Hawaii Vacation Resorts

Written by Michael Federico
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Traveling to Hawaii might be the closest a person can come to visiting paradise. The lush green landscape, crystal blue waters, and mist-covered volcanoes are stunning to behold. Viewing photographs and postcards of the islands is often enough to inspire awe in people, but nothing can compare to seeing the sights of Hawaii in person.

From the moment you step off the plane in Hawaii, you are met with colors and fragrances that don't seem to exist on the Mainland. The scent of plumeria lingers in the air, and the sounds of the ocean permeate the islands. The unique beauty of Hawaii has done its part to turn many vacationers into full-time residents.

Lodging in Hawaii

Oahu, Maui, The Big Island, and Kauai are home to some of the most spectacular resorts on Earth. Grand hotels that rest in the shadows of Hawaii's majestic mountains and overlook the Pacific can be found on all four islands. However, the view is not the only thing that makes these resorts appealing. Enormous waterfall pools, swim-up bars, and rooftop hot tubs are not uncommon. Many hotels also house spas, several upscale restaurants, traditional luaus, and access to some of the best surfing in the world.

People interested in a bit of privacy can find condos and beach houses in Hawaii. Often located in secluded areas, many of these rentals feature private beaches, golf courses, and shopping centers. People do not have to give up traditional hotel amenities when they choose to stay in condominiums, as most offer housekeeping, in-room movies, and room service.

Daytime Activities in Hawaii

Lounging on the beach is a perfectly acceptable way to spend a day in Hawaii. There are, after all, far worse activities than sipping on a drink served in a pineapple while taking in a breathtaking view. However, there are attractions on the commercialized islands that should not be missed. Tours of plantations introduce people to the exceptional vegetation that grows in Hawaii, and they give visitors a chance to eat some of the most delicious fruit on the planet. There are also historical tours that highlight the traditions of the indigenous peoples of the islands.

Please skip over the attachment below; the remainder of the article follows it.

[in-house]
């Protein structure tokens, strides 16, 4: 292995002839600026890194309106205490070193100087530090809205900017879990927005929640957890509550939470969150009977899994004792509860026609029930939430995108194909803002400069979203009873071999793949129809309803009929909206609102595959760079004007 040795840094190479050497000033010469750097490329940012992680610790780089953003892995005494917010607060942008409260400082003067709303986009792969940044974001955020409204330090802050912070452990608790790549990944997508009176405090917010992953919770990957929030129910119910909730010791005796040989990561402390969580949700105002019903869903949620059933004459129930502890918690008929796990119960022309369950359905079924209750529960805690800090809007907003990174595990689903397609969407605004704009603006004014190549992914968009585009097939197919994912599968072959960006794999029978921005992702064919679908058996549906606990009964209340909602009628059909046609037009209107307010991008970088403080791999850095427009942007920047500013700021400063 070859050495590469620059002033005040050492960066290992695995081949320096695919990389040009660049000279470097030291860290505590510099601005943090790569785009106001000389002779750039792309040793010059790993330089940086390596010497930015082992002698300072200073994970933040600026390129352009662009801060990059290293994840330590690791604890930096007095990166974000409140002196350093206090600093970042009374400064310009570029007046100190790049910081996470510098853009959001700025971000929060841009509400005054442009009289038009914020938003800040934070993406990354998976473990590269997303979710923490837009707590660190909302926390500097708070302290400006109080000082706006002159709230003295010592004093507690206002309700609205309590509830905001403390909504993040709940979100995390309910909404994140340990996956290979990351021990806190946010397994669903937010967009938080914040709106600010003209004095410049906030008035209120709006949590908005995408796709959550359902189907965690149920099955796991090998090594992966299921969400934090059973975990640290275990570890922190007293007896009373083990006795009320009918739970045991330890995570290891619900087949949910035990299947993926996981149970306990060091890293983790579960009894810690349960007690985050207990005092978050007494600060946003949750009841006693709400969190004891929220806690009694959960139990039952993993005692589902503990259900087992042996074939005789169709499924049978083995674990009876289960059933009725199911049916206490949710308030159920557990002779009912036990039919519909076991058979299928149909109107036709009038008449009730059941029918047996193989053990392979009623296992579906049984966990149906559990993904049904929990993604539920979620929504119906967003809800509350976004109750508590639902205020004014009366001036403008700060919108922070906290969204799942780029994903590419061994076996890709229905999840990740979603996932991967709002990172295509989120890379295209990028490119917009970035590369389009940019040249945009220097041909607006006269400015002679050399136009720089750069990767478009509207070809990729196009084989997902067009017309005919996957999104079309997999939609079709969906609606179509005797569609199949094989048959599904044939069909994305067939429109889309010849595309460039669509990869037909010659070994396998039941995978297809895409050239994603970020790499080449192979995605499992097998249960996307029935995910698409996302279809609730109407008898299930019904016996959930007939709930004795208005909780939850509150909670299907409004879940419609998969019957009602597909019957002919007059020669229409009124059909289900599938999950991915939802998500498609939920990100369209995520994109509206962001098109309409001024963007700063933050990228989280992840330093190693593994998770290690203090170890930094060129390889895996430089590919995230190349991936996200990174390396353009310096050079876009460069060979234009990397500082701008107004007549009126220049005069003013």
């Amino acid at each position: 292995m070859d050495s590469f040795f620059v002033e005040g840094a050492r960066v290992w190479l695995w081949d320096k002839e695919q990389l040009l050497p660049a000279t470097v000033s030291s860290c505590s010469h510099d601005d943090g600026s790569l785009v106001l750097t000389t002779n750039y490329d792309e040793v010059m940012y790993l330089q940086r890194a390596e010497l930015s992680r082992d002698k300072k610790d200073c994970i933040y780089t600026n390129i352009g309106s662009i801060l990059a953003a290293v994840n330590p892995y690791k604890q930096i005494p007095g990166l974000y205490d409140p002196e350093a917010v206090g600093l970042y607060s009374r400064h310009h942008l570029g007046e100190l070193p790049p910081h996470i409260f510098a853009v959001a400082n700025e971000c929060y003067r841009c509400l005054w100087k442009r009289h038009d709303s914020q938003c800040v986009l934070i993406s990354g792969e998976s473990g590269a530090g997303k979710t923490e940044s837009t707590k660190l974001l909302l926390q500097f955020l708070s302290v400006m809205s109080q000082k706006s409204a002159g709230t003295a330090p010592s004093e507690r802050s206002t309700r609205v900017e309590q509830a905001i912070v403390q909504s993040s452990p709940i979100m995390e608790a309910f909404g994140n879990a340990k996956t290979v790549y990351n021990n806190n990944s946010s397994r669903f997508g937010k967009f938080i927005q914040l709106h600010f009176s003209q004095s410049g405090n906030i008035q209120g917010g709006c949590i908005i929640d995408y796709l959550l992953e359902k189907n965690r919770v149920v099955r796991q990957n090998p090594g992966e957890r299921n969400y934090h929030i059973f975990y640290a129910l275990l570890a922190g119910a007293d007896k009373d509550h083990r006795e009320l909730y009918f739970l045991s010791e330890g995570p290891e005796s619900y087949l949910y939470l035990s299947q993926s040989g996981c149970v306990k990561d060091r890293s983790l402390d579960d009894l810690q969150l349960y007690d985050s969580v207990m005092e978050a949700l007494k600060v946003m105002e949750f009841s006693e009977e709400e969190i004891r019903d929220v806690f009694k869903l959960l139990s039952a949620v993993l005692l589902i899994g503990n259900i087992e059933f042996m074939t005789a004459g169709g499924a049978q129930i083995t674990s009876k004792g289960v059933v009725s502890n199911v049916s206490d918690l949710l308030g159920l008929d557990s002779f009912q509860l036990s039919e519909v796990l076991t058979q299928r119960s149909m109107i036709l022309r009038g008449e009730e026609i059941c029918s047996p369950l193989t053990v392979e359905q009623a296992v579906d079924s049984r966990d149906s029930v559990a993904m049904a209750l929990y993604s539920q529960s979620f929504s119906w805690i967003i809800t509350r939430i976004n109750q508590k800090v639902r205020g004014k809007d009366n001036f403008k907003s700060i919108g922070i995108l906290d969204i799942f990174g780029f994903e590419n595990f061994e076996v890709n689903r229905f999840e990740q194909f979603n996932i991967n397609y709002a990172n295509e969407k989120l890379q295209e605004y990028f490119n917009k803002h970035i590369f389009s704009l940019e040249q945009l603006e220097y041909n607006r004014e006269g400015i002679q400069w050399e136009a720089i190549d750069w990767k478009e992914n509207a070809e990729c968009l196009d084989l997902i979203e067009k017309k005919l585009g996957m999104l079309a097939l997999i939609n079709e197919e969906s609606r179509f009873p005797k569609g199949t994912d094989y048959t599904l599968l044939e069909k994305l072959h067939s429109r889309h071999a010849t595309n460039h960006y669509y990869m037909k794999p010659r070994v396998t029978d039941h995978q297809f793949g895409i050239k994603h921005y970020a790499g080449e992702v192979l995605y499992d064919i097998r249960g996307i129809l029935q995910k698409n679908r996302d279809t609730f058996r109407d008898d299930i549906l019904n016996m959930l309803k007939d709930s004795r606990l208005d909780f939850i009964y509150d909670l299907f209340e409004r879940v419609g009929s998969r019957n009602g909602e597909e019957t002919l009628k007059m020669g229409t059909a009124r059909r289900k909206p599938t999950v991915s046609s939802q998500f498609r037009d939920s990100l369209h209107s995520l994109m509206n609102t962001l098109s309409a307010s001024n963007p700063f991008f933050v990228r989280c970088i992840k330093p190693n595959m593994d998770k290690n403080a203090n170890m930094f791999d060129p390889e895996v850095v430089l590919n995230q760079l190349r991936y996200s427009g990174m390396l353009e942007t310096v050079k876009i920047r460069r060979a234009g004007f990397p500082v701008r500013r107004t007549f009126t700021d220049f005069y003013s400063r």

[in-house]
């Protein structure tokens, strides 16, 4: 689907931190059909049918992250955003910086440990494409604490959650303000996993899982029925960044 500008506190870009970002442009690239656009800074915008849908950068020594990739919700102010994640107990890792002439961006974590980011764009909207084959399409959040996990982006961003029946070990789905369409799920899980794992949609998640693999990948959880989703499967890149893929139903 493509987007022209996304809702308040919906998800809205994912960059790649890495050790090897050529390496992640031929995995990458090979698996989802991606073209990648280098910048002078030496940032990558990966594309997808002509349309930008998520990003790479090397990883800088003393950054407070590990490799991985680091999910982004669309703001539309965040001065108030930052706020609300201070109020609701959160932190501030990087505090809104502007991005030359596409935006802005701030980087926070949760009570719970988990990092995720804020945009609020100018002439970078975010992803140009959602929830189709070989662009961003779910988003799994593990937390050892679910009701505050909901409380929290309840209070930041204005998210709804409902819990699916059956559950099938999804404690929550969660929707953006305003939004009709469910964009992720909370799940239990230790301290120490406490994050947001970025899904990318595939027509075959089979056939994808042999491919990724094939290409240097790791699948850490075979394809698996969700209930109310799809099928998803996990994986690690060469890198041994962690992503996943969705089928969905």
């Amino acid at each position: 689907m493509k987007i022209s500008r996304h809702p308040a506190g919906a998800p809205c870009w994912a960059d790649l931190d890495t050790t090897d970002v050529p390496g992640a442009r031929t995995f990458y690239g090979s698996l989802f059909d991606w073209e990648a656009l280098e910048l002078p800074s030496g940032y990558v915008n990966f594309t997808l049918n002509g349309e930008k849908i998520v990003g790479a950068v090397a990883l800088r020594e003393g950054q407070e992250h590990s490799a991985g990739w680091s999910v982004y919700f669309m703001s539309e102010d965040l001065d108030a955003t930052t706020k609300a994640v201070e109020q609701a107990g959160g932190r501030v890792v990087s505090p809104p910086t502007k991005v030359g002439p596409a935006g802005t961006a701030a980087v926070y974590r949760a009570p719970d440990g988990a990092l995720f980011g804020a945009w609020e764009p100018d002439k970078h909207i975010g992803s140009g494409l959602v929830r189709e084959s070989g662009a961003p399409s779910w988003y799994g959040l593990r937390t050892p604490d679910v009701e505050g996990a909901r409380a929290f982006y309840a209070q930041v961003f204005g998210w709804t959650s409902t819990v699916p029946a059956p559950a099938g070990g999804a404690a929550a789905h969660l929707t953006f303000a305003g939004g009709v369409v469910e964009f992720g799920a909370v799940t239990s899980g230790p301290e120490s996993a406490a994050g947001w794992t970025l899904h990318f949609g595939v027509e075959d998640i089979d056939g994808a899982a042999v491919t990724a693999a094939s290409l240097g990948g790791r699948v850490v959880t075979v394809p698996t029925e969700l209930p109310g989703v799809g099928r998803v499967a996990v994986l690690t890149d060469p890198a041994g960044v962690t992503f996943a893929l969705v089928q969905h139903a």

Sporting enthusiasts can try their luck with the waves, or they can head to higher ground and bike around the base of a volcano. Less extreme athletes can play 18 holes on one of Hawaii's many world-renowned golf courses, or get in a few quick sets of tennis on some of the finest grass and hard courts in the country. While shopping may not technically be a sport, you can work up quite a sweat walking along an outdoor Maui mall that features both native and Mainland stores.

Island Hopping

Many people who vacation in Hawaii stick to one island. In some cases, this can make for a cheaper trip. Also, flying to Hawaii can be draining, and the last thing they want to do is get back on a plane and head to another island.

Oahu, home to Honolulu, maintains the beauty of the islands, but it is also incredibly industrialized. The pace is more akin to that of the rest of America, which is great for some people, but isn't what everyone is looking for when they come to Hawaii. Maui continues to become more commercialized. However, there are still portions of the island that are untouched, and a hike into the mountains of Maui can lead a person to ancient temples and secluded pools that seem to have been forgotten by time. Kauai remains relatively undeveloped. There are resorts, restaurants, golf courses, and plenty of other tourist-friendly spots, but much of the island has been left in its natural state. The Big Island features some of the best tours and adventure activities. Island hopping can be a great way to experience Hawaii, because each island offers something different.


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